Good will also present a comparison between the health of Chinook salmon raised in a partial recirculating system to those raised in a traditional flow through system.

Other staff members—Dr. Brian Vinci, Mark Sharrer, John Davidson, and Tom Waldrop—will also present papers. Their work provides details and insights on maintaining water quality, fish health and performance, diets, and system design. Papers and their presenters include:

    • Activated Sludge Adsorption of Heavy Metals in a Membrane Biological Reactor Operated for Reclamation and Reuse of Recirculating Aquaculture System Wastewater — M.J. Sharrer, K. Rishel, and S.T. Summerfelt
    • Effects of Ozone and Water Exchange Rates on Water Quality and Fish Performance within Replicated Water Reuse Aquaculture Systems Culturing Rainbow Trout, Oncorhynchus mykiss — J. Davidson, C. Good, C. Welsh, and S. Summerfelt
    • Ozone Application and Brominated By-Products: Monitoring, Formation, and Destruction in Water Recirculating Systems for Fish Culture — S. Summerfelt, S. Clements, and M. Gearheart
    • Comparing Carbon Dioxide Stripping Column Performance in Freshwater and Seawater — S.T. Summerfelt, M. Gearheart, and B. Watten
    • Design and Performance of Recirculating Systems for Atlantic Salmon (Salmo salar) at the USDA ARS National Cold Water Marine Aquaculture Center (Franklin, Maine) — W. Wolters, A. Masters, B. Vinci, and Steven Summerfelt
    • Coupled Geotextile Dewatering and Activated Sludge Treatment of Biosolids Discharged from a Recirculating Aquaculture System — M.J. Sharrer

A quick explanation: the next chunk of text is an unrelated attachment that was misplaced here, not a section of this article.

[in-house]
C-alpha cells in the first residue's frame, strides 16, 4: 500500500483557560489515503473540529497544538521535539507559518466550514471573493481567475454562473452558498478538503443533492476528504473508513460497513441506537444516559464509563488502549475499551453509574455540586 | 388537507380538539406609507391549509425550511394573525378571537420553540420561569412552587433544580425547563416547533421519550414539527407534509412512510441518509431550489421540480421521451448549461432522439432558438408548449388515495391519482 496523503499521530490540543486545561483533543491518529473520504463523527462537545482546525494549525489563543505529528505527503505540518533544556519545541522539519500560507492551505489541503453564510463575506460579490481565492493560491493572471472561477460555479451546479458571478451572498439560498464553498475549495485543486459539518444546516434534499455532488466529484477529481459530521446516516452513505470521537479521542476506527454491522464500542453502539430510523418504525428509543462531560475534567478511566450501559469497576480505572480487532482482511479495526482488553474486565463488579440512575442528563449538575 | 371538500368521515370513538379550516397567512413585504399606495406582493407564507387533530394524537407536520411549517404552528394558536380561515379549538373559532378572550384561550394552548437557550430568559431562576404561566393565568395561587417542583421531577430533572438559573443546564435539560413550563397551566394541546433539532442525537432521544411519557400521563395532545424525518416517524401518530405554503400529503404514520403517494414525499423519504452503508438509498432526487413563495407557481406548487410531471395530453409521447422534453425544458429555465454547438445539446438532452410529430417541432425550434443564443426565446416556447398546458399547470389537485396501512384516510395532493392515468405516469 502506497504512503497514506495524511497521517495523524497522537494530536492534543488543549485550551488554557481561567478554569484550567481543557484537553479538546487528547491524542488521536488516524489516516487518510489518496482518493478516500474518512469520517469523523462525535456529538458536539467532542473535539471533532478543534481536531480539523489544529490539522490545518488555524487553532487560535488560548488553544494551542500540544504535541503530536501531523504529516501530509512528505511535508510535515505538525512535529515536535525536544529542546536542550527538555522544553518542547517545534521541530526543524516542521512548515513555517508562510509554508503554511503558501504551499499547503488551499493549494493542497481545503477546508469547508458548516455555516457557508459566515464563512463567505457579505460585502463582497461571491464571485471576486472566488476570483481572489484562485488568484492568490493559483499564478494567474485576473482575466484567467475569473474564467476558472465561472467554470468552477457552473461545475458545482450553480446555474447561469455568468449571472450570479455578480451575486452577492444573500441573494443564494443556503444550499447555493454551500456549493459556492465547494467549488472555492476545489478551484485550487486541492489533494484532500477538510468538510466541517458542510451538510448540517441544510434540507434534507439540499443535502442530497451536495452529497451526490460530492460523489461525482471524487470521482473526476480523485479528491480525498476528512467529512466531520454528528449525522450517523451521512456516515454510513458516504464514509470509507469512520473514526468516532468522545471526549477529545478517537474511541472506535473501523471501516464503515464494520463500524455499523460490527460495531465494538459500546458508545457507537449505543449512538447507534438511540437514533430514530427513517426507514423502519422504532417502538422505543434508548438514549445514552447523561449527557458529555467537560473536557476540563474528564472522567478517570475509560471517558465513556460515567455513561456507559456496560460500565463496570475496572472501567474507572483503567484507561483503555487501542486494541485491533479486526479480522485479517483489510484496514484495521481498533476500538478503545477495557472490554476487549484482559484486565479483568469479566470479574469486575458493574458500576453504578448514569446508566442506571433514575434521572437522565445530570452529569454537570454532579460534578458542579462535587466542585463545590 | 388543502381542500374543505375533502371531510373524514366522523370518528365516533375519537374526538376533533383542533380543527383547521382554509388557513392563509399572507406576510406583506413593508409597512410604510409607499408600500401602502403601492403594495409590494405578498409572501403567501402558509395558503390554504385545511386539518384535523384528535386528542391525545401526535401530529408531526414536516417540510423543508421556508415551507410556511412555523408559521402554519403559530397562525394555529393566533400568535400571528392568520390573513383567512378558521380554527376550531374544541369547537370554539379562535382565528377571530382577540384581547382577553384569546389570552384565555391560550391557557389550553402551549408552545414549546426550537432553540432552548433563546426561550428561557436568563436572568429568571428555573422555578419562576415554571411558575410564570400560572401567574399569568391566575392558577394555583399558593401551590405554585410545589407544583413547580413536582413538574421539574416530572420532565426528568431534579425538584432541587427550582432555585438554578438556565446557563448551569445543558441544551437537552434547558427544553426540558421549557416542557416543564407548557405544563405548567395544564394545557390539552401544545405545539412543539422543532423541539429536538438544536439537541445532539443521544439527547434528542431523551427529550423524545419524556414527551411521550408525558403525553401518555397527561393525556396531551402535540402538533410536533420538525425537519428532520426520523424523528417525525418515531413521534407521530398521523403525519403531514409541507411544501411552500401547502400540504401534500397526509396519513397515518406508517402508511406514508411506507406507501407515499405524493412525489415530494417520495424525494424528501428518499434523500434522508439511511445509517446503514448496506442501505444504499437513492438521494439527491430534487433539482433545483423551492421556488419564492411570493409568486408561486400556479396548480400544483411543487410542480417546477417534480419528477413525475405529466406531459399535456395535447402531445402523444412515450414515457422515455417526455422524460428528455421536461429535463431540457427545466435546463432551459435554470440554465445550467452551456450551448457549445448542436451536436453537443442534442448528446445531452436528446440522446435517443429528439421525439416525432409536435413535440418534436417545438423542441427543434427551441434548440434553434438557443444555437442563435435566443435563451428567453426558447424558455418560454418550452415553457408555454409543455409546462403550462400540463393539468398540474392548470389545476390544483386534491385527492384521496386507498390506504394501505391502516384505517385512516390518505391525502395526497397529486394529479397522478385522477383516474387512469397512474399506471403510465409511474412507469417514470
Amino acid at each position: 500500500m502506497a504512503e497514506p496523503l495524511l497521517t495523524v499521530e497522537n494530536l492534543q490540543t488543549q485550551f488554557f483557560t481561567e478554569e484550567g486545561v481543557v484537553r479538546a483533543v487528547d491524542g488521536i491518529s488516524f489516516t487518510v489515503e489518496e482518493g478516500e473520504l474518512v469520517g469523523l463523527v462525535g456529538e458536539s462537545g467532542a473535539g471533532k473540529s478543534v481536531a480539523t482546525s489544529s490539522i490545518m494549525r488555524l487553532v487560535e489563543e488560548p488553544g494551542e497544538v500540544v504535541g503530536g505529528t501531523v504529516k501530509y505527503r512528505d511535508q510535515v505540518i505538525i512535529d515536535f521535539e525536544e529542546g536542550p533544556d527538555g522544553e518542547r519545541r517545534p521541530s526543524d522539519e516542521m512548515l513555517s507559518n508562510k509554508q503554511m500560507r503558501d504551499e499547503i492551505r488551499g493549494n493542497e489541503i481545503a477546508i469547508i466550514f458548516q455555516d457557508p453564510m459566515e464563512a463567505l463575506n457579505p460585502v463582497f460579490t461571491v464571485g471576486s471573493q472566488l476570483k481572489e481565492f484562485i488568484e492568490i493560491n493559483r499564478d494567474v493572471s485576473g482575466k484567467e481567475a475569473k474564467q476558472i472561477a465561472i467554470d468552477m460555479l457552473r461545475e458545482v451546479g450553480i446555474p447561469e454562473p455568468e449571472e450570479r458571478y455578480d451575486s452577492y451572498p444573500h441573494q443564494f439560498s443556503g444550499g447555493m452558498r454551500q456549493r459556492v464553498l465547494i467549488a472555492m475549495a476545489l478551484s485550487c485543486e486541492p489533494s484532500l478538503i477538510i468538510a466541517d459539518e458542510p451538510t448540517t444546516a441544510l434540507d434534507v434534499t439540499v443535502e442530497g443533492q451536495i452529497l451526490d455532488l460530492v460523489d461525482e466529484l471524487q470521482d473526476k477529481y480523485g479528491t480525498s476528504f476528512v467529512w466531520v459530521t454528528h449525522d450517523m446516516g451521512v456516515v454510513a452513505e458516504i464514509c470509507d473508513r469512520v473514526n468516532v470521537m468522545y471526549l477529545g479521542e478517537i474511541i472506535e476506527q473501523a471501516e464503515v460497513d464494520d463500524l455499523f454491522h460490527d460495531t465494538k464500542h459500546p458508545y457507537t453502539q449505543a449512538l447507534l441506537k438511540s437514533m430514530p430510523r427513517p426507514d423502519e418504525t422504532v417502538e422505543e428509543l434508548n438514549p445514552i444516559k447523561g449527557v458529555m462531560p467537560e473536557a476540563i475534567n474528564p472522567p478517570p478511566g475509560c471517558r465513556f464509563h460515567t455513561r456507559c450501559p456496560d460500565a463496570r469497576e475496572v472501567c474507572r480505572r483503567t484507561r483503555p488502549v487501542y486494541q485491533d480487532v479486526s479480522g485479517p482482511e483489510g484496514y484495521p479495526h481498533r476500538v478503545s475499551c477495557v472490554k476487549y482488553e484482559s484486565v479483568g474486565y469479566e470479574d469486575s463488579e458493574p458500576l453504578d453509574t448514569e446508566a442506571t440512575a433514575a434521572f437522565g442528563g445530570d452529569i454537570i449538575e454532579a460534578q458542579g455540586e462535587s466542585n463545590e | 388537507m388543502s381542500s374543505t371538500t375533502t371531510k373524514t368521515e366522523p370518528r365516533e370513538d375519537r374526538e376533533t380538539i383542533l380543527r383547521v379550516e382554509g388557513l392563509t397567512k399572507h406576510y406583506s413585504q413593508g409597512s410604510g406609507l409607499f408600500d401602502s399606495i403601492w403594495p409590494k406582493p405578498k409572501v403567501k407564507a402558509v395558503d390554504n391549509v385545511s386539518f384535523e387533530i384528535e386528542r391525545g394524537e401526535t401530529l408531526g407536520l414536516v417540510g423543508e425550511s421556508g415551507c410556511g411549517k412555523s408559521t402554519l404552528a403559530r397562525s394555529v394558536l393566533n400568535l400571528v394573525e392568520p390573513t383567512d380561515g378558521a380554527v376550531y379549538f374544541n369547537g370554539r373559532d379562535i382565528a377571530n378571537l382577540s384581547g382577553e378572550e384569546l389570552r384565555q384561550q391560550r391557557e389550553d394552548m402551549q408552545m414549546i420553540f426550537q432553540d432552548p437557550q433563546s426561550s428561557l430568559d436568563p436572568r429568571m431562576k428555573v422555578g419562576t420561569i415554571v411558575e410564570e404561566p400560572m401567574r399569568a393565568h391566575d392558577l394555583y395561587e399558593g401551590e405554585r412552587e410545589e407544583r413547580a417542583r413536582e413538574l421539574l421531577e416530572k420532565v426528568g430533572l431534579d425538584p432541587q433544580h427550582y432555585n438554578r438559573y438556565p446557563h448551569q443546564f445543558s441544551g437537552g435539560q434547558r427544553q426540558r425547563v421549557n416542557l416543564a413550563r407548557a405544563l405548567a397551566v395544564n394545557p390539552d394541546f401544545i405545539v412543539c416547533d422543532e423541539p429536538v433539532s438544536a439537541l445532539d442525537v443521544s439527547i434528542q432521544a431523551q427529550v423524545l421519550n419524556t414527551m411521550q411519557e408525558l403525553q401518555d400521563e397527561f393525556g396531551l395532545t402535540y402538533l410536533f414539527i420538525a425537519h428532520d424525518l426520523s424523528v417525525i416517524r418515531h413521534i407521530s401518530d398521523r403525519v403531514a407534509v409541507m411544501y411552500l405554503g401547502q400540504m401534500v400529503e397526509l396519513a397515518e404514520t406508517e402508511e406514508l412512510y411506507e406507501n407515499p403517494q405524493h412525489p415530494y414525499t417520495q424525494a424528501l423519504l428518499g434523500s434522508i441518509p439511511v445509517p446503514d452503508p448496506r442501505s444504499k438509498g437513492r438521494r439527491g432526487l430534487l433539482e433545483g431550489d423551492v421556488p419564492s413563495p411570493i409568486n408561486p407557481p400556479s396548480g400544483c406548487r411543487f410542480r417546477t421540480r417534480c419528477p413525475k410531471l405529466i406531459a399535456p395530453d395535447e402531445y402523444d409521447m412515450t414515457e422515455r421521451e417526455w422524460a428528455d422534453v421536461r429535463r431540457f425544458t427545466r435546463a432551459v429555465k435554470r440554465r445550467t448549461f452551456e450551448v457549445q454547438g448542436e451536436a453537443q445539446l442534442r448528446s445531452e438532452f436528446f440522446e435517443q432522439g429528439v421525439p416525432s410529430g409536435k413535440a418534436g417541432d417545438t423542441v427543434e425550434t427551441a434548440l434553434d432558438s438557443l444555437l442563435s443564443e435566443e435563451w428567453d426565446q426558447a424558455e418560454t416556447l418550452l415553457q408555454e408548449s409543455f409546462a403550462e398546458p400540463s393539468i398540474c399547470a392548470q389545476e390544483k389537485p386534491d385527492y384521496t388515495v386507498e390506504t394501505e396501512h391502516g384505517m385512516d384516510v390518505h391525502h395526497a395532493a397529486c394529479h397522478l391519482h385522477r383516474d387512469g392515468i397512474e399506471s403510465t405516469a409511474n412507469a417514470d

• The Cost and Effectiveness of Solids Thickening Technologies for Treating Backwash and Recovering Nutrients from Intensive Aquaculture Systems — M.J. Sharrer
    • Comparing the Health, Performance, and Welfare of Juvenile Chinook Salmon (Oncorhynchus Tshawytscha) Raised in a Pilot Partial Water Reuse System Versus a Flow-Through Raceway — C. Good
    • Rainbow Trout Performance in Circular Tank-Based Water Recirculating Systems — T. Summerfelt
    • Atlantic Salmon (Salmo salar) Growout in Freshwater Closed-Containment Systems: (1) Effects of High (20 mg/L) and Low (10 mg/L) Carbon Dioxide Concentrations and (2) Effects of Strain and Photoperiod Manipulation — C. Good
    • A Factorial Study to Investigate the Effects of Swimming Speed and Dissolved Oxygen Concentration on Rainbow Trout Performance, Health, and Welfare — T. Waldrop
    • Comparing the Effects of Grain- versus Fish Meal-Based Diets on Water Quality and Waste Production within Low Exchange Water Reuse Aquaculture Systems Culturing Rainbow Trout, Oncorhynchus mykiss — J. Davidson
    • Water Treatment Process Efficiencies in Replicated Recirculating Systems Operated with and without Ozonation at High and Low Flushing Rates — S.T. Summerfelt

On Sunday, August 22nd, conferees are invited to tour the Freshwater Institute’s research facility in Shepherdstown, WV.


For information on the issues forum and the conference visit